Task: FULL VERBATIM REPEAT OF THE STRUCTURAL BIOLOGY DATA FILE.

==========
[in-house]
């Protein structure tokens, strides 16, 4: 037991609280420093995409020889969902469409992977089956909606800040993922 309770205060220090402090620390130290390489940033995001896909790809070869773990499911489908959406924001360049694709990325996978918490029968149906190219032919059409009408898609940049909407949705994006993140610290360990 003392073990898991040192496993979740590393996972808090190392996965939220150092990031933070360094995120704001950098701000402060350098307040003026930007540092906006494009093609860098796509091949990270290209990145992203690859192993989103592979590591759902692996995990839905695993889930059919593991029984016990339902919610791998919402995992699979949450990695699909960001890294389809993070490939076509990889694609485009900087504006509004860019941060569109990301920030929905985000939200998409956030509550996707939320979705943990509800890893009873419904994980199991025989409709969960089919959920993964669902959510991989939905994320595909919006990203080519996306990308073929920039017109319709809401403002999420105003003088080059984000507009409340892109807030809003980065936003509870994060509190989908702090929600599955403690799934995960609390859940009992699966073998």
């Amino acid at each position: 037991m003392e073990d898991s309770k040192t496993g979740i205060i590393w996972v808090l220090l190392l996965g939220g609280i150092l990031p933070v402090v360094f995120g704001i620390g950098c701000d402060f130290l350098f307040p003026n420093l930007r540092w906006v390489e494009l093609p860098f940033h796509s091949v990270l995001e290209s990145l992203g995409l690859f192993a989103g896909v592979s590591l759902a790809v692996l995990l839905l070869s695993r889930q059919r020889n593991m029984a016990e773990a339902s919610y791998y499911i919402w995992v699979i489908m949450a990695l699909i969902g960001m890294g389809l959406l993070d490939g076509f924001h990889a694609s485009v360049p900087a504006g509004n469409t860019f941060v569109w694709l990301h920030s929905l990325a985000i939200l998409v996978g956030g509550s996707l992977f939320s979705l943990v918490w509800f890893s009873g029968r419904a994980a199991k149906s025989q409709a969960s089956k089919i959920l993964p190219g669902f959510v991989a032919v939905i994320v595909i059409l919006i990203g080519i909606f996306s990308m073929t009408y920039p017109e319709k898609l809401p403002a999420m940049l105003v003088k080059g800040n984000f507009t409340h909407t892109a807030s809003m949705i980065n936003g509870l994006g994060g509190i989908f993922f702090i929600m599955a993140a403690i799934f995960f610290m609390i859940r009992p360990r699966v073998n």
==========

[in-house]
């Protein structure tokens, strides 16, 4: 037991609280420093995409020889969902469409992977089956909606800040993922 309770205060220090402090620390130290390489940033995001896909790809070869773990499911489908959406924001360049694709990325996978918490029968149906190219032919059409009408898609940049909407949705994006993140610290360990 003392073990898991040192496993979740590393996972808090190392996965939220150092990031933070360094995120704001950098701000402060350098307040003026930007540092906006494009093609860098796509091949990270290209990145992203690859192993989103592979590591759902692996995990839905695993889930059919593991029984016990339902919610791998919402995992699979949450990695699909960001890294389809993070490939076509990889694609485009900087504006509004860019941060569109990301920030929905985000939200998409956030509550996707939320979705943990509800890893009873419904994980199991025989409709969960089919959920993964669902959510991989939905994320595909919006990203080519996306990308073929920039017109319709809401403002999420105003003088080059984000507009409340892109807030809003980065936003509870994060509190989908702090929600599955403690799934995960609390859940009992699966073998």
């Amino acid at each position: 037991m003392e073990d898991s309770k040192t496993g979740i205060i590393w996972v808090l220090l190392l996965g939220g609280i150092l990031p933070v402090v360094f995120g704001i620390g950098c701000d402060f130290l350098f307040p003026n420093l930007r540092w906006v390489e494009l093609p860098f940033h796509s091949v990270l995001e290209s990145l992203g995409l690859f192993a989103g896909v592979s590591l759902a790809v692996l995990l839905l070869s695993r889930q059919r020889n593991m029984a016990e773990a339902s919610y791998y499911i919402w995992v699979i489908m949450a990695l699909i969902g960001m890294g389809l959406l993070d490939g076509f924001h990889a694609s485009v360049p900087a504006g509004n469409t860019f941060v569109w694709l990301h920030s929905l990325a985000i939200l998409v996978g956030g509550s996707l992977f939320s979705l943990v918490w509800f890893s009873g029968r419904a994980a199991k149906s025989q409709a969960s089956k089919i959920l993964p190219g669902f959510v991989a032919v939905i994320v595909i059409l919006i990203g080519i909606f996306s990308m073929t009408y920039p017109e319709k898609l809401p403002a999420m940049l105003v003088k080059g800040n984000f507009t409340h909407t892109a807030s809003m949705i980065n936003g509870l994006g994060g509190i989908f993922f702090i929600m599955a993140a403690i799934f995960f610290m609390i859940r009992p360990r699966v073998n």